One in Ten Americans Lacks Proficiency in the English Language

About 19.2 million Americans aged between 16 and 64 have limited proficiency in the English language, according to an analysis of the U.S. labor market by Jill H. Wilson, …

Workers proficient in English earn anywhere from 17% to 135% more than people with less proficiency, says Jill H. Wilson, associate fellow of the Metropolitan Policy Program.

About 19.2 million Americans aged between 16 and 64 have limited proficiency in the English language, according to an analysis of the U.S. labor market by Jill H. Wilson, senior research analyst and associate fellow at the Metropolitan Policy Program.

Two-thirds of this population speak Spanish, but speakers of Asian and Pacific Island languages are most likely to be limited English proficient (LEP), says Wilson, whose analysis was based on the U.S. Census Bureau’s 2012 American Community Survey (ACS) conducted in 89 metropolitan areas.

The vast majority of these people are immigrants and those who entered the United States most recently are more likely to be LEP.

Because of their lack of proficiency, these people are scattered across different industries and are earning on average 25% to 40% less than their English-proficient counterparts.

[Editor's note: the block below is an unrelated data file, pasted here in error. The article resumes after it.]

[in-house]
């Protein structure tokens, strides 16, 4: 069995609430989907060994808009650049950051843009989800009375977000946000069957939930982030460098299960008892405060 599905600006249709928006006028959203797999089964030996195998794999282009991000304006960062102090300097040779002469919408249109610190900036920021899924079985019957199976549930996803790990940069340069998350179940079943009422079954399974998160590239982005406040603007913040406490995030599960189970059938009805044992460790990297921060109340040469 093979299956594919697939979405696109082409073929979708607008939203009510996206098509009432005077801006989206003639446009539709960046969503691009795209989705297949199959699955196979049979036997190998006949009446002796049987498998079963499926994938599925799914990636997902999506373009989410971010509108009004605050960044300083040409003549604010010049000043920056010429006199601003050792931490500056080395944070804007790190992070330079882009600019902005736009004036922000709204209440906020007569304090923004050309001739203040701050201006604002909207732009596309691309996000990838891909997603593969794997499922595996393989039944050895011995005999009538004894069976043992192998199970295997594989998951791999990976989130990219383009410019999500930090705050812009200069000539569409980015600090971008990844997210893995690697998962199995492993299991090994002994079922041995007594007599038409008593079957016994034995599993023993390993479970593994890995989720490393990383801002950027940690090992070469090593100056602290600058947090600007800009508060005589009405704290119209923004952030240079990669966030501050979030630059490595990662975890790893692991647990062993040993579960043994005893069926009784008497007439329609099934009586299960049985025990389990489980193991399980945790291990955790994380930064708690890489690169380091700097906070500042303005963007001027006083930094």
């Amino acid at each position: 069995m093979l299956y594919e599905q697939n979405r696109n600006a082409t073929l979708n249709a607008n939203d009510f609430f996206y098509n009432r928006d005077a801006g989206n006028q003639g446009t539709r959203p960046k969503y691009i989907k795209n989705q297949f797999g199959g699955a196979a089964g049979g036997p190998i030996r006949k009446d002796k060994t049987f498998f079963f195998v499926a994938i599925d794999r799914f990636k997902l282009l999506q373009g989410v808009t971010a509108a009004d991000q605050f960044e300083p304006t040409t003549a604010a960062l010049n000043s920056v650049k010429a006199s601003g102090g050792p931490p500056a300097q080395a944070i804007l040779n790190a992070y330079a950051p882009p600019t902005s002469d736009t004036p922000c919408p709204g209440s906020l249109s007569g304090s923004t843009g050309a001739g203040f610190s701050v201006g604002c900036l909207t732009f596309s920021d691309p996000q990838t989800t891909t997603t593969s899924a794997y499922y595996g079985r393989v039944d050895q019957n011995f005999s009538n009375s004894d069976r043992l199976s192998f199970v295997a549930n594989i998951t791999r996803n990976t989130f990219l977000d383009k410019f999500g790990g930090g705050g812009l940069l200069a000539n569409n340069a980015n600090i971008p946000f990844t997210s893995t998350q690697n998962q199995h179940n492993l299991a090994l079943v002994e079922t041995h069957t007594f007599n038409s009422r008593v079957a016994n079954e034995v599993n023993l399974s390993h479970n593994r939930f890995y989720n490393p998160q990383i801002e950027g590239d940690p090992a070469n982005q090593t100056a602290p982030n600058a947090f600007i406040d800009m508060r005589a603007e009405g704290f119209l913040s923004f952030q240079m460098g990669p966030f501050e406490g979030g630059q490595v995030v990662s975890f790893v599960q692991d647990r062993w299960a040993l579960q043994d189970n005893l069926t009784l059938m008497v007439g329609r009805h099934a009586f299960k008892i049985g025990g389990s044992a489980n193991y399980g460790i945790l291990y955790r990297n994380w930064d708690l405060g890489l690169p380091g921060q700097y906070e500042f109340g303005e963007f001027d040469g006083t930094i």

“Workers proficient in English earn anywhere from 17% to 135% more than LEP workers depending on their metro location,” Wilson said.

English proficiency is an essential gateway to economic opportunity for immigrant workers in the United States. Yet access to English language skills is limited, largely due to a lack of resources and attention.

Wilson argues that the problem has to be tackled as early as possible because immigrants and their children are projected to make up a large bulk of the U.S. labor force in the decades to come.

Though a majority of LEP adults reside in large metropolitan areas, their numbers are now growing fast in smaller metro areas. 82% of the working-age LEP population live in 89 large metropolitan areas, while 10 metro areas account for half of this population.

Immigrant gateways such as California and Texas have the largest population of people with little proficiency in the English language. Smaller metro areas such as Cape Coral, Indianapolis, and Omaha experienced the fastest growth in LEP population between 2000 and 2012.

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The only U.S. city where the number of LEP residents is on the decline is Los Angeles.

Spanish is the most commonly spoken non-English language among LEP adults in 81 of the 89 large metro areas, but the share varies from a low of 5% in Honolulu to 99% in McAllen.

Most LEP adults have a high school diploma, and 15% hold a college degree, the report noted. However, in Bakersfield only 33% of LEP adults have completed high school education.

Most working-age LEP people are in the labor force. A majority across all 89 large metro areas are working or looking for work, and at least 70% are employed in 19 metro areas.

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